"The groups you associate with often determine the type of person you become."
I guess this should come as little surprise these days (particularly in light of all the hoo-ha around behavioural economics) but I continue to be amazed by the sheer range and degree of influence that the company we choose to keep plays on so many different (and critical) aspects of our lives. This post by Eric Barker pulls some of those different aspects together nicely.
Eric quotes from The Longevity Project, a landmark eight-decade study that tracked the lives and loves of 1500 Amercians from childhood to death. The project exposes what really impacts our lifespan and in the process busts a few myths about subjects such as health. Contrary to popular belief, for example, giving people lists of health recommendations (stop smoking, eat well, do exercise etc) is highly unlikely to get people to change anything. People associating with other healthy people on the other hand, is "usually the strongest and most direct path of change".
This reminded me of that study that found that obesity "can spread from person to person, much like a virus...when one person gains weight, close friends tend to gain weight, too". Which in turn reminded me of Mark writing about happiness, suicide and binge drinking in a similar vein. Eric goes on to quote a 1994 Harvard study that features in Charles Duhigg's recent book The Power Of Habit and which looked at people who had radically changed their lives. For some, this change followed a big life event such as a personal tragedy, a significant health problem or divorce. For others it was after they witnessed someone close to them going through a particularly challenging time. But interestingly there were just as many people who changed because "they were embedded in social groups that made change easier".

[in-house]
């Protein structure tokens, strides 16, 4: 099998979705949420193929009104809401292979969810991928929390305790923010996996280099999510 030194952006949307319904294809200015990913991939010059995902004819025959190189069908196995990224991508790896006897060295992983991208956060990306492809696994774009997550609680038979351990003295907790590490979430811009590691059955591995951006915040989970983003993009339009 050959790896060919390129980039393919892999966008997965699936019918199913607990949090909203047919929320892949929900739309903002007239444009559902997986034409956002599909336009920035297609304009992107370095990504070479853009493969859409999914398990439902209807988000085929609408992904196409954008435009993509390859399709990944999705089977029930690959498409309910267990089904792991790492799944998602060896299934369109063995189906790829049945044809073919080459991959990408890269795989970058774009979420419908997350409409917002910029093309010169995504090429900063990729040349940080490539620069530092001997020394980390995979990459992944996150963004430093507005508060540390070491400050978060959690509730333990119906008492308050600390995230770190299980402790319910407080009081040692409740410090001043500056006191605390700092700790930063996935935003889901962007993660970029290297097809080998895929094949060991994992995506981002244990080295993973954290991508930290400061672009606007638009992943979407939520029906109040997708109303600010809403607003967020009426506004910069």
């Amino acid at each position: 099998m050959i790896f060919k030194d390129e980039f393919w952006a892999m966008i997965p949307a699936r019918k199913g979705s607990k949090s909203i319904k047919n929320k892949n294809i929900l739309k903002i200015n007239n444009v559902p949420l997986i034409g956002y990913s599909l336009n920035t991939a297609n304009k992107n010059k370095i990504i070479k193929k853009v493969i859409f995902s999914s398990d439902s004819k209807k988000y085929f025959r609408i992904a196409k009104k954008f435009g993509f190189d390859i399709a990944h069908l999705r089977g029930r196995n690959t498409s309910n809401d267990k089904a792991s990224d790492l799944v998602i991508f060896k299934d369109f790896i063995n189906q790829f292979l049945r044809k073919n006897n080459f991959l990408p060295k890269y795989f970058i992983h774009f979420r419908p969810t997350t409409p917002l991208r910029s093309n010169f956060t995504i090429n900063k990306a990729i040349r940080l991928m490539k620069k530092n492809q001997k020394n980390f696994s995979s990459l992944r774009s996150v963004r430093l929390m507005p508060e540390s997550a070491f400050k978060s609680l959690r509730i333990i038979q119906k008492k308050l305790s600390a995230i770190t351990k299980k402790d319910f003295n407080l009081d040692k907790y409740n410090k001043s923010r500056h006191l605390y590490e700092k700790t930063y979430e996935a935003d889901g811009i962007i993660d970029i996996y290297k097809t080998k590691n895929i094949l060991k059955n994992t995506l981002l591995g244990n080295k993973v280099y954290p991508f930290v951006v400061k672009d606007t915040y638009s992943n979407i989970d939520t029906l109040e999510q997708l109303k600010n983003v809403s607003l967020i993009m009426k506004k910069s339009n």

As Eric suggests, manipulating context, changing the environment, and changing who we spend time with may just be the most powerful way to change behaviour, whether we're conscious of it or not. All this left me thinking about the significance of who we spend (such a lot of) our time with in our working lives. Seems like this could be more significant than we ever appreciated.
Image courtesy the brilliant Exactitudes